PROGNOSTIC IMPLICATIONS OF CENTRILOBULAR NECROSIS IN PEDIATRIC LIVER TRANSPLANT RECIPIENTS1

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Abstract

Background.

We have observed centrilobular necrosis (CLN) in several liver allograft biopsies in our pediatric liver transplant population. The aims of this study were to describe the associated pathologic and clinical features of post-orthotopic liver transplantation CLN and determine its prognostic implications.

Methods and Results.

CLN was identified and characterized in 44 allografts from 40 patients (17 males and 23 females) among our 443 pediatric recipients. Twenty episodes were associated with cellular rejection, either in the same biopsy(n=15) or within the week prior (n=5), and five were associated with ductopenic rejection. Twelve were associated with vascular thrombosis. No clear etiology was identified in seven episodes, but two also had cholangitis lenta. Of the remaining five biopsies, three showed only centrilobular dropout, suggesting a resolution of some previous insult. The outcome of 40 patients following an initial episode of CLN was poor, with graft failure in 33, chronic poor function in 2, and normal recovery in only 5 patients. The results of retransplantation for graft failure due to CLN were equally poor, with 14 deaths, 3 patients with ductopenic rejection, and only 5 with normal recovery. CLN recurred in four grafts. Overall patient outcome was very poor: 25 deaths; 3 ductopenic rejections; 2 chronic poorly functioning livers; and 10 patients alive and well.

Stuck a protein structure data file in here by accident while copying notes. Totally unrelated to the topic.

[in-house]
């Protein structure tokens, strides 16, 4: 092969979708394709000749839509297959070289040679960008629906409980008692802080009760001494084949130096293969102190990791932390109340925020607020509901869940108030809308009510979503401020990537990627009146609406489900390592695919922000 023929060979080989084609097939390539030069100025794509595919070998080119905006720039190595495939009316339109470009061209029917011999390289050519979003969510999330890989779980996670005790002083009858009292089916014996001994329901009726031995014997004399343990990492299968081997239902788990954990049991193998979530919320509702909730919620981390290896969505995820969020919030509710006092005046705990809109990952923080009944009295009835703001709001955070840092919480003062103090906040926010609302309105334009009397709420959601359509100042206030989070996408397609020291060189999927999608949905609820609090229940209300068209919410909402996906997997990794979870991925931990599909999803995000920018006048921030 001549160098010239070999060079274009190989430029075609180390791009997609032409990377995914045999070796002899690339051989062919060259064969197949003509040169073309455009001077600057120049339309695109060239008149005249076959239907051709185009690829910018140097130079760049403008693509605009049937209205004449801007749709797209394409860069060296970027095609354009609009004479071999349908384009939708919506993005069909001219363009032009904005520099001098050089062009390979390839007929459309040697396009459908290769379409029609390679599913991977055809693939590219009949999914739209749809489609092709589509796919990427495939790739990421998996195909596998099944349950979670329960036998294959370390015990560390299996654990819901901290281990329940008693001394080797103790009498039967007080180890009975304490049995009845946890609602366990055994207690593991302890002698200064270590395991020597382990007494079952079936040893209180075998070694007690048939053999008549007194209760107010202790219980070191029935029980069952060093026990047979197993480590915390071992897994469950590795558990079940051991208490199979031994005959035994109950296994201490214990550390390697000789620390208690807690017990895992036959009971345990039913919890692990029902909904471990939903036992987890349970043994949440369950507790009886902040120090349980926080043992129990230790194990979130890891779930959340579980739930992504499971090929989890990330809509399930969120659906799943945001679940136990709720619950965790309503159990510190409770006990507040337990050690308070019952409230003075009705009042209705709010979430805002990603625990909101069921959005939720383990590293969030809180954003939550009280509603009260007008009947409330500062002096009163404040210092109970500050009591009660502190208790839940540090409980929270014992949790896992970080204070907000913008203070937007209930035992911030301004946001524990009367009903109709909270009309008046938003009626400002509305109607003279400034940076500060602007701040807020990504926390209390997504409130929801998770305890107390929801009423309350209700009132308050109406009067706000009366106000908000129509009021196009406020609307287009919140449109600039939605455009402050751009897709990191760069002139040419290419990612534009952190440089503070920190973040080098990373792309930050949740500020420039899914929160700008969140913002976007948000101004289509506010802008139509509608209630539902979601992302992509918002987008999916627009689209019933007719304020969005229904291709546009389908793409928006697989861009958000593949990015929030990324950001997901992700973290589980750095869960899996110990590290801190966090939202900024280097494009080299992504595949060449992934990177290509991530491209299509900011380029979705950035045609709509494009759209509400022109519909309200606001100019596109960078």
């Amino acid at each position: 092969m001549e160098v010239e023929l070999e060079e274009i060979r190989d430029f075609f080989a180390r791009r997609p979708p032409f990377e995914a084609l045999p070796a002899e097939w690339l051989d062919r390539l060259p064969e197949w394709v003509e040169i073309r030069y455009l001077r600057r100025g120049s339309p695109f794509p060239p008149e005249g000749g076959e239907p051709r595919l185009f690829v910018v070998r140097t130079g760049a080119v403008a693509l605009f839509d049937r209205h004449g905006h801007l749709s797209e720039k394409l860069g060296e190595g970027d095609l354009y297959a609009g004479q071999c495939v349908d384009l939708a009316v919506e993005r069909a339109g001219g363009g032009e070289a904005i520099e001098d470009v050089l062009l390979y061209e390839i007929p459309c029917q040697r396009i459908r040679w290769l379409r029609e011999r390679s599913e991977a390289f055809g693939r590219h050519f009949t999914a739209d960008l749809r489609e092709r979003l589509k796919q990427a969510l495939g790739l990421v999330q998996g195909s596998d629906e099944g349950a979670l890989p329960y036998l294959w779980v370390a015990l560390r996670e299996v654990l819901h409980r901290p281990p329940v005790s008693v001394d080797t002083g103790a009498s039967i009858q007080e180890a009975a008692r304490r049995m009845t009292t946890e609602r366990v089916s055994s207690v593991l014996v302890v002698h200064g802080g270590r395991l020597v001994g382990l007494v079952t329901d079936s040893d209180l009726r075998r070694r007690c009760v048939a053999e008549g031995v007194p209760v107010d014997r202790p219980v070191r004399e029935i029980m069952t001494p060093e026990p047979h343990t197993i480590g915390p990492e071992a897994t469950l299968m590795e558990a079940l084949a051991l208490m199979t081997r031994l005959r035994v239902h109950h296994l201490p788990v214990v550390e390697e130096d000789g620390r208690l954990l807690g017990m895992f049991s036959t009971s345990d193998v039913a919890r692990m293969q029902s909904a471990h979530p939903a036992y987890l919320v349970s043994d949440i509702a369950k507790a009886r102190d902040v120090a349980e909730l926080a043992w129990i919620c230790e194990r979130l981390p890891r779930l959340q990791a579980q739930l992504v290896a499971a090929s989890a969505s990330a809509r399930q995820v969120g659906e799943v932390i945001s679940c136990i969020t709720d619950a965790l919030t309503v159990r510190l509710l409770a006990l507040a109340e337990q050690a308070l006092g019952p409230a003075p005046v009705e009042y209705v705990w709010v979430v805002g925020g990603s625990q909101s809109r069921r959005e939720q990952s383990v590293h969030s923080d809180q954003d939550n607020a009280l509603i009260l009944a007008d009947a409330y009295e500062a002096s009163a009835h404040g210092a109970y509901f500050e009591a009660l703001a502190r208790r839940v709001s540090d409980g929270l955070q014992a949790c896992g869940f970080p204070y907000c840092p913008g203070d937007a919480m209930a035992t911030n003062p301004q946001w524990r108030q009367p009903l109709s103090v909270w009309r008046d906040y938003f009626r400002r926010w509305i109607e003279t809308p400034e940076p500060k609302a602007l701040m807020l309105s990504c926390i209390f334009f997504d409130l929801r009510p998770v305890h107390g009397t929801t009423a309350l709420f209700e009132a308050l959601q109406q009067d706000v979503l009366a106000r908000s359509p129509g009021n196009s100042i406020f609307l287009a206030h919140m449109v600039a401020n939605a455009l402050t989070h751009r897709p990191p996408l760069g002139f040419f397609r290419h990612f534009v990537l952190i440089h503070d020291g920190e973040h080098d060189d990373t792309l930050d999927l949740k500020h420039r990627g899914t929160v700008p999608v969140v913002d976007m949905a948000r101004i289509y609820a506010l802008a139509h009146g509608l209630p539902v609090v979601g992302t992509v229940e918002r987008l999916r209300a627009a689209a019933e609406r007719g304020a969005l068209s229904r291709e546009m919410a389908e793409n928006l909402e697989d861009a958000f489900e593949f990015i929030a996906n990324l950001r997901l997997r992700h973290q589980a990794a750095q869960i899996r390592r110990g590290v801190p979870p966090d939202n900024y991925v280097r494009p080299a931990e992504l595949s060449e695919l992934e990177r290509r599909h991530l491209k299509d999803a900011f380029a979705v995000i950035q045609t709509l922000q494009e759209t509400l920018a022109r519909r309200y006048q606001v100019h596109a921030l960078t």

Conclusion.

We conclude that CLN in pediatric orthotopic liver transplantation recipients is associated with cellular rejection, ductopenic rejection, or acute vessel thrombosis in the majority cases. The prognostic implications of CLN are grave, with high rates of graft failure requiring retransplantation and death.

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